Media Contact

Armand Viscarri, ACLU of Texas, 346-299-6814, media@aclutx.org

September 10, 2020

DALLAS – Community advocacy groups today released a report, “Dignity for Dallas,” highlighting key findings on Dallas policing as well as a list of recommendations to improve law enforcement practices with model ordinances and policies.

The American Civil Liberties Union of Texas, Dallas Black Clergy Coalition, Dallas Community Police Oversight Coalition, DSA-North Texas Racial Justice Working Group, Faith Forward Dallas at Thanks-Giving Square, For Oak Cliff, Mi Familia Vota, Mothers Against Police Brutality, MOVE Texas, North Texas Immigration Coalition, Our City Our Future, RAICES Texas, Texas Organizing Project, Texas Working Families Party, and Workers Defense Action Fund, collectively authored the report to bring attention to an over-investment in police in Dallas. Between 1982 and 2016 in Dallas, inflation-adjusted spending on police doubled and per capita spending increased by 46 percent, according to the report. Today, 37 percent of the city of Dallas’ unrestricted general fund, representing $516 million, goes to Dallas Police.

“In Dallas and across the country, the underlying problem with policing is not just a lack of training and procedures or a problem with ‘bad apples,’” said Nick Hudson, policy and advocacy strategist for the ACLU of Texas. “It is the broadening of the scope and responsibilities of police, enabled by expanding budgets, that has spurred street-level harassment of communities of color, fueled mass incarceration, and led to the unlawful use of excessive force and killing of Black people.”

In addition, Dallas has a long history of unaccountable police violence, with people of color fatally shot by officers at a higher rate than white people. That racial disparity continues relative to the high number of arrests of people of color and the rates of imprisonment vs. diversion. From October 2018 to December 2019, Black people accounted for 54 percent of arrests for citable Class A & B offenses, even though they make up only 25 percent of Dallas’ population.

“Over-policing, racial profiling, and police brutality are not making our communities safer or the city more just,” said John Fullinwider, co-founder of Mothers Against Police Brutality. “We need less policing and more affordable housing, more health care, more community arts and culture, and more good paying jobs in Dallas.”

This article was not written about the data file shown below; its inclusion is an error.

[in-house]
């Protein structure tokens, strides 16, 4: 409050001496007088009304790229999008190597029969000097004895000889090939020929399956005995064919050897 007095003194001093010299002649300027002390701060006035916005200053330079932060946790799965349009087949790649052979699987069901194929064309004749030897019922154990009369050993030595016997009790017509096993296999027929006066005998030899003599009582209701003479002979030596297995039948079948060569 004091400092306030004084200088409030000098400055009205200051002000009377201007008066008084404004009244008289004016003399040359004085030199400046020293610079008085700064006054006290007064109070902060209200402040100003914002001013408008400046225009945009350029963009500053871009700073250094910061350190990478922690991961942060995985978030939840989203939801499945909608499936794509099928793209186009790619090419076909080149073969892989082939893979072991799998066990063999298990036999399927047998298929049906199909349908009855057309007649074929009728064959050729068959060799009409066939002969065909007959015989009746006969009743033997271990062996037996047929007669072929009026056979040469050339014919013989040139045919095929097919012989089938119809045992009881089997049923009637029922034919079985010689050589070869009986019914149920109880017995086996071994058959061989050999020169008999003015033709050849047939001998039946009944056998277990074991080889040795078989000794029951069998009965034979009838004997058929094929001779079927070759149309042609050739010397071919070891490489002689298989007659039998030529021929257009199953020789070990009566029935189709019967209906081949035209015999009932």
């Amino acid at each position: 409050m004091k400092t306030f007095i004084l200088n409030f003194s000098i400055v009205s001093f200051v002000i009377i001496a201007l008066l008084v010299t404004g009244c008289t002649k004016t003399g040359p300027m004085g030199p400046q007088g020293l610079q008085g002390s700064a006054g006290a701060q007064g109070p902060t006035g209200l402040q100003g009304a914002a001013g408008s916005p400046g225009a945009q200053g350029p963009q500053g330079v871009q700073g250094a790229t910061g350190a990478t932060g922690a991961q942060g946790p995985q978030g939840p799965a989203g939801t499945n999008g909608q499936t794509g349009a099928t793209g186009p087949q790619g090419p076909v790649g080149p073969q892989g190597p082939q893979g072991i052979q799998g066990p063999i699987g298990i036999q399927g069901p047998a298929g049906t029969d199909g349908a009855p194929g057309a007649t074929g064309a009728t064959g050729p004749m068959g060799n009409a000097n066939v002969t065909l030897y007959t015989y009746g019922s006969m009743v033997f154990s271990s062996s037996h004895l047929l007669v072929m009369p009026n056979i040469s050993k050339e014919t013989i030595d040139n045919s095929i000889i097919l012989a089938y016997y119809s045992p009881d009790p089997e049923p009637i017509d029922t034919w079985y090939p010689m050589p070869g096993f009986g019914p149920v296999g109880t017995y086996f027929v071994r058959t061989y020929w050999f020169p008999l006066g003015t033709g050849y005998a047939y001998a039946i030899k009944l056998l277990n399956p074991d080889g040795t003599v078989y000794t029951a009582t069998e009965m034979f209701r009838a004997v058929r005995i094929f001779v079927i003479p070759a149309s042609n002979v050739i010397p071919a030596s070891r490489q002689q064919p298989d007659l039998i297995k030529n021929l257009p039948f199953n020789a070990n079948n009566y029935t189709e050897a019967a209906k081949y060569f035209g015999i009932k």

The “Dignity for Dallas” report identifies the following areas for improvement and key recommendations:

  1. Cut the Dallas Police Department budget by 35 percent and reinvest in community priorities such as public health and safety initiatives;
  2. Further restrict when and how officers can use deadly force;
  3. Pass an ordinance eliminating discretionary arrests for people who could be sent home;
  4. Prohibit police from enforcing a range of minor offenses such as traffic and other minor offenses;
  5. Strengthen community police oversight.

The report findings and recommendations will be shared with city leaders and will be used by advocates to push for better policing in Dallas.

“For over 100 days now the people of Dallas have hit the streets and made it clear they want investment in our community and not the police,” said Walter “Changa” Higgins of the Dallas Community Police Oversight Coalition. “It’s time for the City of Dallas to realize that increasing police budgets and disproportionately throwing handcuffs on Black people don't decrease crime or make our communities better. This report represents the voice of the people and the people are demanding real action.”

“Our City Our Future has researched the numbers and interviewed over 700 constituents and we distilled their ideas into a comprehensive budget analysis,” said Angela Faz, co-founder of Our City Our Future. “Since 2017 for every dollar spent on the police, Dallas spent 1 penny on housing, only 4 cents on art and culture, and less than a penny on environmental issues. Residents we spoke to from every district were clear: divest from DPD and reinvest in the people of Dallas.”

“Dallas was the first city in Texas to be deemed a Welcoming City yet is one of the top cities in the country for separation of families and deportations,” said Maria De Jesus “DJ” Garza, Workers Defense Action Fund Dallas Campaign Organizer. “To live up to its promise to immigrant communities, Dallas must divest from over-policing and pass an ordinance eliminating discretionary arrests that lead to the arrest to deportation pipeline.”

“Right now our communities are struggling, we are facing a pandemic, a record-high unemployment rate and despite all of that we are proud to engage in civic participation through voting,” said Liz Magallanes, Mi Familia Vota Dallas Coordinator. “During these times we must protect communities of color and our immigrant communities. The best way to do that is through civic participation and voter engagement. We must hold elected officials accountable and make sure our voices are heard at the ballot box.”

“When we advocate for immigrants’ rights, this includes our Black brothers and sisters,” said Gabriella L. Castillo, Dallas Community Organizer for RAICES. “At the end of the day, the systems that are criminalizing us, that are separating our families, and that are killing us are the same. We need to divest from the police and invest in communities of color; we want options, more than just the police.”